These are unsettling developments and the BJP strategists need to act like they are really worried. Amit Shah’s advice could have emerged from such a thinking over it. But mere advising will not help, given the factors that led to the BJP this debacle in just four months after an unprecedented, almost miraculous victory. The factors include the ‘pride’ of a big win and the subsequent big brother attitude and the resultant tension with allies, complacency, excessive dependence on the Modi Factor even if the elections are to be fought along the local fault-lines, infighting and the lack of focus on the context of the elections.

These are high talking points and have the potential to generate the buzz in a matter of days that could effectively dent the chances. And it has begun, the bye-elections results show it, even if it has nothing to do with Narendra Modi, his government and the Modi Factor.

And if left to continue, it will ultimately dampen the Modi Factor and will dent his political legacy that has just begun to take shape at the national level.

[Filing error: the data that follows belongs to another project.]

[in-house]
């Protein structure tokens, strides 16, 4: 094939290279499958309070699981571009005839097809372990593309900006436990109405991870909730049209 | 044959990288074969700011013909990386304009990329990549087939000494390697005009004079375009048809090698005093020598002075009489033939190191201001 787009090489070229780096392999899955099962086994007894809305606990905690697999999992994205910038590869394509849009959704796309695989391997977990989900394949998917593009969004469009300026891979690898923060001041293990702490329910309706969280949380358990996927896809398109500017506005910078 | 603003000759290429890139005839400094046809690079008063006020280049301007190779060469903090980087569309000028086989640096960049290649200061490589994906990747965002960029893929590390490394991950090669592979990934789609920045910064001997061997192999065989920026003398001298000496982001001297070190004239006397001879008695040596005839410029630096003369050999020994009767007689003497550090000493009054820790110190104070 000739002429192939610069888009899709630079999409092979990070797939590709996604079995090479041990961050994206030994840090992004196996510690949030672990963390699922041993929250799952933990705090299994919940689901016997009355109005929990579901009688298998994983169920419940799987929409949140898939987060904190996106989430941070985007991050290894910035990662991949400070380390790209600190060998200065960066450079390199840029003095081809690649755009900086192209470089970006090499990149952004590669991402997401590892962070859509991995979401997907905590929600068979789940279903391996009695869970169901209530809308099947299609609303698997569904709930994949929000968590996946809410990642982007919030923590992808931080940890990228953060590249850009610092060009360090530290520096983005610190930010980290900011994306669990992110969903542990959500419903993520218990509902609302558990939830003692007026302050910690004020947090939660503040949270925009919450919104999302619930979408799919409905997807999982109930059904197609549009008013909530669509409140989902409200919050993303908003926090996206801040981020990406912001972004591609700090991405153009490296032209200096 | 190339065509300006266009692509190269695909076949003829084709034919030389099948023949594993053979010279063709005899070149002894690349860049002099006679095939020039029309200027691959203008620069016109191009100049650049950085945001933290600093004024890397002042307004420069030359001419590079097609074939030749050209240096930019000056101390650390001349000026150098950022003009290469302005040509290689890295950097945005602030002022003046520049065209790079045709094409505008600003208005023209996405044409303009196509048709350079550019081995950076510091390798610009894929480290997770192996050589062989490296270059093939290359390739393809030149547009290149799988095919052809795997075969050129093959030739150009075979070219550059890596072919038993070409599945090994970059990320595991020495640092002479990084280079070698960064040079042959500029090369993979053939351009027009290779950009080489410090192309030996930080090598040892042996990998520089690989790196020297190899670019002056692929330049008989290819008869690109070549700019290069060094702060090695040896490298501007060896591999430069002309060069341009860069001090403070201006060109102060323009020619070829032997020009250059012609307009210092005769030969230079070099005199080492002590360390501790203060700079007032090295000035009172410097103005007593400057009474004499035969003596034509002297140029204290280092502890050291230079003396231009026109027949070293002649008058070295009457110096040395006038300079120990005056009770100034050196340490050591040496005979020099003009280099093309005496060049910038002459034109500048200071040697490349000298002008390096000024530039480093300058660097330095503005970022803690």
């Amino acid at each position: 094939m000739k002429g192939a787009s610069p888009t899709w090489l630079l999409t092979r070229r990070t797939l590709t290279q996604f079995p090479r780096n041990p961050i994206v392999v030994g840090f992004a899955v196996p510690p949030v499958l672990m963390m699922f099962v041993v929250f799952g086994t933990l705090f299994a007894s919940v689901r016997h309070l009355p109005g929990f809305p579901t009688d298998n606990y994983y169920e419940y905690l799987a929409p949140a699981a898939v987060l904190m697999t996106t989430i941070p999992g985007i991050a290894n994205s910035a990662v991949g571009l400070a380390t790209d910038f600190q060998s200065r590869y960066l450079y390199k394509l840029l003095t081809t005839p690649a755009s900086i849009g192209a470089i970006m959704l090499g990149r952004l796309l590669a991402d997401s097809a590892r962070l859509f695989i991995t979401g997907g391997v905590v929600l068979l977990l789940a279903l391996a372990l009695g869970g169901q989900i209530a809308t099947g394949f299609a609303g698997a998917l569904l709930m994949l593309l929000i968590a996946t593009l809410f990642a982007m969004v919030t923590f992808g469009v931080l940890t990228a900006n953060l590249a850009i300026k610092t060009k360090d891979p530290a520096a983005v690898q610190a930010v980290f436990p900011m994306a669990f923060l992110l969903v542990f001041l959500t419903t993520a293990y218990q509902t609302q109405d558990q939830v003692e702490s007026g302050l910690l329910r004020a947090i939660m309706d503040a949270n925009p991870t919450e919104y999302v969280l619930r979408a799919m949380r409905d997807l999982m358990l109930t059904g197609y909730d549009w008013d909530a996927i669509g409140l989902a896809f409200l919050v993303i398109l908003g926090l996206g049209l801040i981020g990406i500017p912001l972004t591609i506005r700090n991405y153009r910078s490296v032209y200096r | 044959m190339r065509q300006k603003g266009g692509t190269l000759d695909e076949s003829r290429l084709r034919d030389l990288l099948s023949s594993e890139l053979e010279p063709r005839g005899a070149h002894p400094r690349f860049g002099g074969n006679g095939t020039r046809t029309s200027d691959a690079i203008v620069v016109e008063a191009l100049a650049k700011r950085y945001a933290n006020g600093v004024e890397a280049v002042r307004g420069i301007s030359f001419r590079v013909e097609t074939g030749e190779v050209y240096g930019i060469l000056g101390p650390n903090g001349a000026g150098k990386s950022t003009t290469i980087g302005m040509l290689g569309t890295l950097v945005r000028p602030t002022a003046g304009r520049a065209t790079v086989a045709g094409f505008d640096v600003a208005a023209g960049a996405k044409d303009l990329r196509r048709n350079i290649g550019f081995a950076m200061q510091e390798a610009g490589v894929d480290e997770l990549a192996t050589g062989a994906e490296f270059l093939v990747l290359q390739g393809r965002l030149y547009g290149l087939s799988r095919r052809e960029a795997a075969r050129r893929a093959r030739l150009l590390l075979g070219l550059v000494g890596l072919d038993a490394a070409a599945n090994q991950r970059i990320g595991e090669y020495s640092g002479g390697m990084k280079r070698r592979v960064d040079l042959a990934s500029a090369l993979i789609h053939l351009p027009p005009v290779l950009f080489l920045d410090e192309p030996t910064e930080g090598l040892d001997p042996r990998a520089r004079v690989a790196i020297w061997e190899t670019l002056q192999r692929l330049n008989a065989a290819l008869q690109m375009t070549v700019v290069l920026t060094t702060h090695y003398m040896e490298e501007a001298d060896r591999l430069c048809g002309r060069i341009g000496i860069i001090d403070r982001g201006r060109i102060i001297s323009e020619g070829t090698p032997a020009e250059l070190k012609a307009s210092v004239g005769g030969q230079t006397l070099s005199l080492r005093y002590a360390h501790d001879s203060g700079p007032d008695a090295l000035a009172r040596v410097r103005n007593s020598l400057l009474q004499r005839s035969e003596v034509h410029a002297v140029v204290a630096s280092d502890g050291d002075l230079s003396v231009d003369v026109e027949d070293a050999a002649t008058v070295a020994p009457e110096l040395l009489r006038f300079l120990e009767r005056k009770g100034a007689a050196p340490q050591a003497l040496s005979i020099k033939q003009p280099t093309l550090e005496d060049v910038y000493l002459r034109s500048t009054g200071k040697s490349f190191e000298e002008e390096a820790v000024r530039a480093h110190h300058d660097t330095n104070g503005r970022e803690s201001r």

©/IPR: Santosh Chaubey –


The BJP and its allies had 25 out of the 32 assembly constituencies for which the counting was held today.

From 25-7 out of 32 (counting of votes for the Antagarh assembly constituency bye-election in Chhattisgarh will be held on September 20) to 13-19 today, after the 8-18 tally in August bye-elections, within four months of an unprecedented victory and overwhelming support to the Modi Factor, it is another wakeup call, and the warning signals are speaking aloud, especially before the upcoming assembly polls in Maharashtra and Haryana the next month.

And it instantly set in motion the expected developments.

— The political opposition is an enlightened lot while the Bhartiya Janata Party spokespersons are on defensive.

— The political opposition will react for sometime as if the who BJP win has been undone.

— The secular Vs communal is the flare of the day.

— With it, ‘Modi Wave’ waning or dented is one of the main headlines.